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A new analysis of electronic health record (HER) data suggests that identifying and treating anemia in women who present for vaginal delivery may help lower risk of postpartum anemia.
A new analysis of electronic health record (HER) data suggests that identifying and treating anemia in women who present for vaginal delivery may help lower risk of postpartum anemia. The findings were presented at the American Society of Anesthesiologists annual meeting and published in Anesthesiology.
For the analysis, researchers extracted data from New York University’s HER on vaginal delivery in women at 28 weeks’ gestation or more from January 1, 2014 to June 30, 2018. Nearly 19,000 such births were recorded during that time. The goal of the study was to examine the effect of maternal anemia during the third trimester-defined as hemoglobin less than 11 g/dL-on postpartum hemorrhage, transfusion requirements, and length of hospital stay.
Data analyzed included laboratory results on admission to Labor and Delivery, use of oxytocin for induction and/or augmentation of labor, vacuum and forceps-assisted delivery, vaginal birth after cesarean, birth weight, gestational age, multiple gestation, parity, quality of blood loss at delivery, red blood cell (RBC) transfusion, and length of stay. The authors used stepwise multiple linear and logistic regression to assess the association between anemia on admission and need for RBC transfusion, quantified blood loss, and length of stay. Adjustments were made for potential confounders, based on previous studies and those with a P< 0.25 in the univariable analysis.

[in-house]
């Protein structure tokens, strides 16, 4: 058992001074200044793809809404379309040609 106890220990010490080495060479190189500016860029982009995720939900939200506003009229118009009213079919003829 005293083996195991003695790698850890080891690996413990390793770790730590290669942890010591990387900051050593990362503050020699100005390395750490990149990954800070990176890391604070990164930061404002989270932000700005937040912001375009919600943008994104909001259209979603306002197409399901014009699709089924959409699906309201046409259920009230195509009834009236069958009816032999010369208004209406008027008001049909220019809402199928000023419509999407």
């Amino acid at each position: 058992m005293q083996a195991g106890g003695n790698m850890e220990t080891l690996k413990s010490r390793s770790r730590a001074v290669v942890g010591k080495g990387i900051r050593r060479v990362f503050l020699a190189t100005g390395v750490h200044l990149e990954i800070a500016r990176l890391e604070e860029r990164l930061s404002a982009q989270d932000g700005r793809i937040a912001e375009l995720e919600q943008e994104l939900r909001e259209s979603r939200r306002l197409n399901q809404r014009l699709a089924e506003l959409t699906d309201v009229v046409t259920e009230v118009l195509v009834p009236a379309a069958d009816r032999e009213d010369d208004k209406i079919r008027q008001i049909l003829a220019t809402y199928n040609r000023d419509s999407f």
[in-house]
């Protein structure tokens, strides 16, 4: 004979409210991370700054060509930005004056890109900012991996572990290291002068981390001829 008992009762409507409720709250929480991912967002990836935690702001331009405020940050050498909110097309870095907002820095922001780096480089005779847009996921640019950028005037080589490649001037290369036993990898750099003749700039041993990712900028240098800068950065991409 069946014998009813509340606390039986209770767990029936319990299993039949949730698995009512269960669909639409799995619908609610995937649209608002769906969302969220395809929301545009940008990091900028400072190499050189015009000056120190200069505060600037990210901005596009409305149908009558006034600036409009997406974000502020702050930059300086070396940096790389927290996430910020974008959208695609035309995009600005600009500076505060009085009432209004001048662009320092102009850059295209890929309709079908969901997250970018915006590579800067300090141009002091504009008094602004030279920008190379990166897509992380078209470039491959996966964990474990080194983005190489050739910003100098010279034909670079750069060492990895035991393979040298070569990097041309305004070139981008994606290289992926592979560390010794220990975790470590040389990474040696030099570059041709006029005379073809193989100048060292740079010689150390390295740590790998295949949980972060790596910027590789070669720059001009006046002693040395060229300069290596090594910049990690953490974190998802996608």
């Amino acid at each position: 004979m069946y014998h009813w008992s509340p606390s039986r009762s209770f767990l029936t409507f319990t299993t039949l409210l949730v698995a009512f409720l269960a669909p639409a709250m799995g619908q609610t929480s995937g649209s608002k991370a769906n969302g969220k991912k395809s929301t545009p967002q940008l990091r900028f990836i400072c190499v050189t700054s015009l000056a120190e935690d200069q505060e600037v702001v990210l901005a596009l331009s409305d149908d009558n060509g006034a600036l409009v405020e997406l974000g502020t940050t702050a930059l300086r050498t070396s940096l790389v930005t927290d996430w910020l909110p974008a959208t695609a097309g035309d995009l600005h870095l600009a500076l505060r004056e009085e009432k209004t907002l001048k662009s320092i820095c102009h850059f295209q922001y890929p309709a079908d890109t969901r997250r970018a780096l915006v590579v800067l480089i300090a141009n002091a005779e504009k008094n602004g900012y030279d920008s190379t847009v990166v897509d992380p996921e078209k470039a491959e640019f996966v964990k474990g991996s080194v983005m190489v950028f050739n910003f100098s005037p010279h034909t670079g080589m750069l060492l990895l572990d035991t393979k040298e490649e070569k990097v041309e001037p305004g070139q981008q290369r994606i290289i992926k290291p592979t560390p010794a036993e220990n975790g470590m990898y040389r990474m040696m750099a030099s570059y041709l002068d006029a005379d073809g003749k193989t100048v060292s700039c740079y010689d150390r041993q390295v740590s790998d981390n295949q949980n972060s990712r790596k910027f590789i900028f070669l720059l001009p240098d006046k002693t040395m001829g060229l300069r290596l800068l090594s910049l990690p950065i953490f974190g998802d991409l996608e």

Overall incidence of anemia in the study population was 5.7%. Odds of receiving an RBC transfusion were 5.4 times higher in women with anemia versus those without anemia (95% CI 3.6 to 8.2). An adjusted analysis of quantified blood loss showed that anemic women bled 26.2 mL more than those without anemia (beta coefficient 95% CI8.8 to 43.7, P= 0.003. The difference in length of stay between women with and without anemia was statistically but not clinically significant (median 2.4 and 2.3 days, respectively; P< 0.001).
Anemia at time of admission, as a proxy for anemia in the third trimester, was associated with an increased likelihood of transfusion in the immediate post-delivery period, the authors said. “By identifying patients with anemia, and implementing effective therapy prior to delivery,” they believe, “we may be able to lower patient risks, improve patient outcomes and achieve cost savings for healthcare systems.”